Griffin Energy Group Pty Limited v ICICI Bank Limited [2015] NSWCA 29: A call for uniform public holidays?


On 14 December 2010 Griffin Energy Group Pty Limited (Griffin), by its administrators, entered into a share sale agreement (SSA) with Lanco Resources Australia Limited (Lanco), by which Griffin would sell shares in two companies which operated and owned a coal mine near Collie in Western Australia.

The essential terms of the SSA were that:

  • the purchase price under the SSA was $490 million (less employee entitlements);
  • part of the purchase price was to be paid by a deferred consideration payment of $250 million (Deferred Consideration);
  • $100 million of the $250 million was due two years after the completion date under the SSA with the remaining $150 million due four years after the completion date under the SSA;
  • letters of credit were to be provided by Lanco for, in aggregate, the full amount of the Deferred Consideration (Letters of Credit); and
  • the completion date under the SSA was 28 February 2011 (Completion Date).

Two further clauses in the SSA later became relevant, they were:

(g) if the date on or by which any act must be done under this document is not a Business Day, the act must be done on or by the next Business Day ...

[Business Day means] a day which is not a Saturday, Sunday or bank or public holiday in Perth, Western Australia.

The Letters of Credit had a number of important terms, the key one being that presentation of the Letters of Credit were to be accompanied by a declaration from Griffin stating that the amount claimed under the Letters of Credit was due and payable.

Lanco paid the $100 million due two years after the Completion Date. The remaining $150 million which was due four years after the Completion Date was ultimately due on either Saturday, 28 February 2015 or Sunday, 1 March 2015.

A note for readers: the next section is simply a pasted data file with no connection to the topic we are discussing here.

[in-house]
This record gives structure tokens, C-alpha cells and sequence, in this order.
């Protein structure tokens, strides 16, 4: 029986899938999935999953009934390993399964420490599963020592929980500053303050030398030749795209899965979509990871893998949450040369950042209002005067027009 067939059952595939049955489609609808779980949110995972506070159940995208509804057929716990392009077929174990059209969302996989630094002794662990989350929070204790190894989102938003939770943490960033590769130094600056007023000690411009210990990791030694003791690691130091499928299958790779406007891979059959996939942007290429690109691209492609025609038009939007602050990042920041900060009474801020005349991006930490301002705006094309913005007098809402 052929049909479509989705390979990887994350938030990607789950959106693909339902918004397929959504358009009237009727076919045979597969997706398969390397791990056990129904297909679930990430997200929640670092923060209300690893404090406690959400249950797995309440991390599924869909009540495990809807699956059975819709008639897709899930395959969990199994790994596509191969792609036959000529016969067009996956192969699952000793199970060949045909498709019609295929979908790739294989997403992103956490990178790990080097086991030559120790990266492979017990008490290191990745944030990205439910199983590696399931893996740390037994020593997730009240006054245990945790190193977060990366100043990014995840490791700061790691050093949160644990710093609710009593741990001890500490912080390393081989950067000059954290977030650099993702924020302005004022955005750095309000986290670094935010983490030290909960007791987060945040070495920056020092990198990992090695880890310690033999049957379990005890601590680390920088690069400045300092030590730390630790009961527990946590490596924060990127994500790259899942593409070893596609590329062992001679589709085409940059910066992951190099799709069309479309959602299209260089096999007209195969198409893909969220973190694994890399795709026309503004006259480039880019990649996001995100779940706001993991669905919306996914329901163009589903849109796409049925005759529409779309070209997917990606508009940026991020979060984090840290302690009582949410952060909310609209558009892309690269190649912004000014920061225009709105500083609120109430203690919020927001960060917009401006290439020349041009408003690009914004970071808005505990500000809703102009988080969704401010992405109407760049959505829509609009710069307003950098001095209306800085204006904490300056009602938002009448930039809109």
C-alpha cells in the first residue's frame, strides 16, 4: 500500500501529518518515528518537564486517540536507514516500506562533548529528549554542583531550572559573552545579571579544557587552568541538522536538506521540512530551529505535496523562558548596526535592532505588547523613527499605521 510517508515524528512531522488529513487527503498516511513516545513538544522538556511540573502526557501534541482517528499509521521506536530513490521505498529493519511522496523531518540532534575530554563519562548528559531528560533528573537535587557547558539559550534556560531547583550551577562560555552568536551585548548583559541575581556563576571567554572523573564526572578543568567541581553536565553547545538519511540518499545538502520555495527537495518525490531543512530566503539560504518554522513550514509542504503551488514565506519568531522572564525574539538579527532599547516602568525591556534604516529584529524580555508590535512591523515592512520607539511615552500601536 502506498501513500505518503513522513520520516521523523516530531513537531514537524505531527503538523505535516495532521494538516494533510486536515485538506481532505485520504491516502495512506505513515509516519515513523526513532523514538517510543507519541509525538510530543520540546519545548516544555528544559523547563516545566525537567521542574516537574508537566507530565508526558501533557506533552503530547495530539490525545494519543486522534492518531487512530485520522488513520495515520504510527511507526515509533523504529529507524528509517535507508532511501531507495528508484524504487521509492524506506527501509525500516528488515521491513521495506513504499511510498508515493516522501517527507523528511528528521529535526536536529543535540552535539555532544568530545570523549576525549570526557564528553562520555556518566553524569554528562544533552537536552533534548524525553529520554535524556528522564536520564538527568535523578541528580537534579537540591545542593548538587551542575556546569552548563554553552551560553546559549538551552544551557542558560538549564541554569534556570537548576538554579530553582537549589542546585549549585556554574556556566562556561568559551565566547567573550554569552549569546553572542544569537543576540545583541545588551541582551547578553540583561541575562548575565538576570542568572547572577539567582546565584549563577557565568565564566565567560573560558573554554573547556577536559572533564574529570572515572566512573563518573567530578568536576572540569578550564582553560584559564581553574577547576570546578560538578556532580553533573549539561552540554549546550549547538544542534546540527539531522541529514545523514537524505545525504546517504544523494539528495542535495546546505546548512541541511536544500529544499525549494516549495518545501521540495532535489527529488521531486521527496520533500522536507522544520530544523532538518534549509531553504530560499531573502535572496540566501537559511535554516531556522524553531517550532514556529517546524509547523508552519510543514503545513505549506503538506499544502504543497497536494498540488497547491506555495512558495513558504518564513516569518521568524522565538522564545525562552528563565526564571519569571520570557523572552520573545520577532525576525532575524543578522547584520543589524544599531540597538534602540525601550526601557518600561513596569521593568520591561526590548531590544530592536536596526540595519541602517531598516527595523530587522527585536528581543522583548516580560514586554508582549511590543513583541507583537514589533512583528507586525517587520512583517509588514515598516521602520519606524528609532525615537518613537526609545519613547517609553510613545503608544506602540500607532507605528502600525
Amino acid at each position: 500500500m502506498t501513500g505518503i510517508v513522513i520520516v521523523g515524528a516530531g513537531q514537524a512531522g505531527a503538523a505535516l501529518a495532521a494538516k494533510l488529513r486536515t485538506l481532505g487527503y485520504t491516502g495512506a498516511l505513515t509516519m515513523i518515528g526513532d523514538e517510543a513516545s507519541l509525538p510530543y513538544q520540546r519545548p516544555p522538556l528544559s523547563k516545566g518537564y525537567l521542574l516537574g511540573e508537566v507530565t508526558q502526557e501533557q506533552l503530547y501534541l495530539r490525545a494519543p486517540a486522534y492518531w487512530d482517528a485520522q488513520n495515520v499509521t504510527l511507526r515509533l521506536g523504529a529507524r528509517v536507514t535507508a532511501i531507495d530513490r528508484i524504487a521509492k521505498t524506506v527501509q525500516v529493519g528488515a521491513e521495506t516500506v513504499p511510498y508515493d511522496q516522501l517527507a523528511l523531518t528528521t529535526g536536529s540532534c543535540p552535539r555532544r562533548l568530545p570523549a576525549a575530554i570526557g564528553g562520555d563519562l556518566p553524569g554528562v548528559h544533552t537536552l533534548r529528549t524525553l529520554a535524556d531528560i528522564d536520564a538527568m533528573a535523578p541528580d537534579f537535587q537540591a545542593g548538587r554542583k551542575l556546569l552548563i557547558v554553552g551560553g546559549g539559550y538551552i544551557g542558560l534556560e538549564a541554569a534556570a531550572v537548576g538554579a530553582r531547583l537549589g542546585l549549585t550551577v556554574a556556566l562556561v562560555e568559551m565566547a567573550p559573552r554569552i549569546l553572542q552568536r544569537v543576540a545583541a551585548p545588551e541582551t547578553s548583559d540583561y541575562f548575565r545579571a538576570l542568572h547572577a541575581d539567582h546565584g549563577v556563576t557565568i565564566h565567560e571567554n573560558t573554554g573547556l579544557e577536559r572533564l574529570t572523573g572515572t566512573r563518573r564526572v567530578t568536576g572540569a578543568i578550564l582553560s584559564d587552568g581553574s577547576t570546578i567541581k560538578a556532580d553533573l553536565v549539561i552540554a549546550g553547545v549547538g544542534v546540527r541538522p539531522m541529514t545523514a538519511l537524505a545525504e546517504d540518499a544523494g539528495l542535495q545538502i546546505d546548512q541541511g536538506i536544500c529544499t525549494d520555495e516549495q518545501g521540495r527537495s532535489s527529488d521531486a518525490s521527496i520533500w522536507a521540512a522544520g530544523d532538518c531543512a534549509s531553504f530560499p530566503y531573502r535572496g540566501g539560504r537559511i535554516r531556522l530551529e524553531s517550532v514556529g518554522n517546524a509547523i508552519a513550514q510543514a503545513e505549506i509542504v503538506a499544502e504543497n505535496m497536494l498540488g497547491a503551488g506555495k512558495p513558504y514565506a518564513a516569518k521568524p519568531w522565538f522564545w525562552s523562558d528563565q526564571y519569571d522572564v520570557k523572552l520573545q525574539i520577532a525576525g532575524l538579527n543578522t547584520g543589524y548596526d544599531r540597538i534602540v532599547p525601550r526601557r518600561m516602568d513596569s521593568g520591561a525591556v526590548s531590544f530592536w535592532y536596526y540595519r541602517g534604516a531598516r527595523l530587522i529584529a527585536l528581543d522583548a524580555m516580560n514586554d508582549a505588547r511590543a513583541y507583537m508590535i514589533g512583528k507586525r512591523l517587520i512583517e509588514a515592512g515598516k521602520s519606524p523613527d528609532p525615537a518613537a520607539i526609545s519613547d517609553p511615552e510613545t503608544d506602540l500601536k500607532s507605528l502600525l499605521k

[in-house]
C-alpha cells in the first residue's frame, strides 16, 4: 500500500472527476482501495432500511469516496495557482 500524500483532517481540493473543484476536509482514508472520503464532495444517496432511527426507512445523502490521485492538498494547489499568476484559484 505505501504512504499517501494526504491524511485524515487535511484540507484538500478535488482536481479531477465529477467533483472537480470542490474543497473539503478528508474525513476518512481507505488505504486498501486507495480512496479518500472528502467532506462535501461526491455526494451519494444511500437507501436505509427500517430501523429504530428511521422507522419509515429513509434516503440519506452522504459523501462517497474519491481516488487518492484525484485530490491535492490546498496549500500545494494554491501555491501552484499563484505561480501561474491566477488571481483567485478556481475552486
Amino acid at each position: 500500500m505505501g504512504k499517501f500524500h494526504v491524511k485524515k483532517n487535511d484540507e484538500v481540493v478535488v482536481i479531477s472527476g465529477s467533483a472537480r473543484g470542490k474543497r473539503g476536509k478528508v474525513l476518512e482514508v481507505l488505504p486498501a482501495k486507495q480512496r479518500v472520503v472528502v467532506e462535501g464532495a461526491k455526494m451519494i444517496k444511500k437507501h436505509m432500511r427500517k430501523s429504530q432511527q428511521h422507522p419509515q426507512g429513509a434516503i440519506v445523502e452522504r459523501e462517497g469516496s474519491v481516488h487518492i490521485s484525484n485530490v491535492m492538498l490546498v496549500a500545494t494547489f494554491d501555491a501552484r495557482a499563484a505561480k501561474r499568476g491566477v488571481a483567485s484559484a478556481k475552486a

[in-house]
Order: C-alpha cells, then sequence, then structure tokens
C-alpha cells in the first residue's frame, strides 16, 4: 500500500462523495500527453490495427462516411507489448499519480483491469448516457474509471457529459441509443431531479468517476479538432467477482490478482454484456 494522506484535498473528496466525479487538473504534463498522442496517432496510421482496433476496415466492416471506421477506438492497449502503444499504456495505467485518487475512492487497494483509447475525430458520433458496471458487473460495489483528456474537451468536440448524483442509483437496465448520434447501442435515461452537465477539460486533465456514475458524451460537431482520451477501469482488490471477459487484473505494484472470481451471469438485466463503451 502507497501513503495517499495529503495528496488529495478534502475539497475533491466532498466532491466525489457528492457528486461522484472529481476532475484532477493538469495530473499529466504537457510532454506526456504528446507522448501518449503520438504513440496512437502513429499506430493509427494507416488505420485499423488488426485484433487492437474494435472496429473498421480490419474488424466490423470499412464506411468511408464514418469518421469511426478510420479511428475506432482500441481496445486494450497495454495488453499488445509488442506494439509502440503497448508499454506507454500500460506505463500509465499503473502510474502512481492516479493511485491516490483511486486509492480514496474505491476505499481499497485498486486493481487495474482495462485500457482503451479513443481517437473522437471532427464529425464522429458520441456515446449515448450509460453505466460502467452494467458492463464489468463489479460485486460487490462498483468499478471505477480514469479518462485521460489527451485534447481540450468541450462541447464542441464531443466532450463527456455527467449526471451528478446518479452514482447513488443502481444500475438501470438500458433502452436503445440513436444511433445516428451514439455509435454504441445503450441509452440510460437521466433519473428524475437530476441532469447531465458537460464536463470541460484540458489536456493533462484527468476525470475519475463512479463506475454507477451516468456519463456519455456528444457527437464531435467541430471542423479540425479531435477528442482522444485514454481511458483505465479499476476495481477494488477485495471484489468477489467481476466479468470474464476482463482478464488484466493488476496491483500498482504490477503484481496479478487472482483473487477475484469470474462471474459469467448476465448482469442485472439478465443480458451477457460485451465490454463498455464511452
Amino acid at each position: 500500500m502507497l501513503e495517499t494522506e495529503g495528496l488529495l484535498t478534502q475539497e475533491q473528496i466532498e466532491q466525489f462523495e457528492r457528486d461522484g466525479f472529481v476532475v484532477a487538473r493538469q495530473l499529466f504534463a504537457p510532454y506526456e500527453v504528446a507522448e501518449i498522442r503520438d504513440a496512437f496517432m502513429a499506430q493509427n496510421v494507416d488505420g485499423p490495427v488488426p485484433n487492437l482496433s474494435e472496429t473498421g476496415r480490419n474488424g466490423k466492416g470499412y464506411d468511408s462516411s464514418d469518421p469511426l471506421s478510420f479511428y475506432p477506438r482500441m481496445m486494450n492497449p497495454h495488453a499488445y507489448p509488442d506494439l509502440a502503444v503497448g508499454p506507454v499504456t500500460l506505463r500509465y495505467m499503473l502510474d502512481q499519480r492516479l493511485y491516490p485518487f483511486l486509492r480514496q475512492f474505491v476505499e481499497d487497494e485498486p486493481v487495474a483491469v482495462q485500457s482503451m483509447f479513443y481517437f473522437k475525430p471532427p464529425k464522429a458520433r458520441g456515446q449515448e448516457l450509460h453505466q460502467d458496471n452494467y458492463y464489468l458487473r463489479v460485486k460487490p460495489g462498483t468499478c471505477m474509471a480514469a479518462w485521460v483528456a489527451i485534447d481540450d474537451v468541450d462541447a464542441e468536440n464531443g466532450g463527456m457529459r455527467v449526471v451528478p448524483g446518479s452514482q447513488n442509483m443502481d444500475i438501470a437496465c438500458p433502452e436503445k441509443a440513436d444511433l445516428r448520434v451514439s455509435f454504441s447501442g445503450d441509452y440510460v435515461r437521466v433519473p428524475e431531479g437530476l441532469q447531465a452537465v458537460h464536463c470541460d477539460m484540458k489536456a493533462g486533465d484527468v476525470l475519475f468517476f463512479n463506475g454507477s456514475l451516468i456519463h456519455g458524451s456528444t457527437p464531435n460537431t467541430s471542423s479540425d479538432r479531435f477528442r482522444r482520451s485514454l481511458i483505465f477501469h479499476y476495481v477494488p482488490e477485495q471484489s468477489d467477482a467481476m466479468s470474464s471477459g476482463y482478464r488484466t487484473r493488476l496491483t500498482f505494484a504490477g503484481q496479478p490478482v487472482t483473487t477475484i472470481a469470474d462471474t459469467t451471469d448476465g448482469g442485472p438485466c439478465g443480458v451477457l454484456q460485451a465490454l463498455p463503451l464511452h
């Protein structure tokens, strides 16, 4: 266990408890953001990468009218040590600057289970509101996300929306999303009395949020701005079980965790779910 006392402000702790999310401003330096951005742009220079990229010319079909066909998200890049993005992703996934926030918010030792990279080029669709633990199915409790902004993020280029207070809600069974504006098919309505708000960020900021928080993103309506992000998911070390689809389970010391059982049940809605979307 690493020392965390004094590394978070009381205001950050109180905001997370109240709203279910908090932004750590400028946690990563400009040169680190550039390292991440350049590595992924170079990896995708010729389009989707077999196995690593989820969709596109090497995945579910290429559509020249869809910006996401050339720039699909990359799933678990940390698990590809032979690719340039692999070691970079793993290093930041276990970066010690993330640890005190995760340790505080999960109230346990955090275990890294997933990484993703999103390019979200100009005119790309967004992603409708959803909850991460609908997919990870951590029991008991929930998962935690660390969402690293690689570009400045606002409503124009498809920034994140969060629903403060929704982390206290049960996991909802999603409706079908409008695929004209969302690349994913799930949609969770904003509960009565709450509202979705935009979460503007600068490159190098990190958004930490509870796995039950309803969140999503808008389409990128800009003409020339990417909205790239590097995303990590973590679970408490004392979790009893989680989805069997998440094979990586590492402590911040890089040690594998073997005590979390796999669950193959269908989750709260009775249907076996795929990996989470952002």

Payment date

As the $150 million was due on a Saturday or Sunday, the terms of the SSA meant that the next business day which the payment was due to be made on was Monday, 2 March 2015. However, that date was a public holiday in Western Australia. Therefore the next business day on which payment of the $150 million to Griffin was to be made was actually Tuesday, 3 March 2015.

The Letters of Credit included a definition of business day as:

Business Day: Any day (other than a Saturday or a Sunday) on which banks are open for general business in Singapore and Australia.

In considering that definition the Court of Appeal had regard to the International Standby Procedures ISP98, which contains private rules of practice (Rules) which are intended to apply to standby letters of credit. The Rules included the following:

where the date for presentation is not a business day, presentation made on the first following business day will be considered timely.

Each of the Letters of Credit was expressed to expire on Sunday, 1 March 2015.

Date issue and proceedings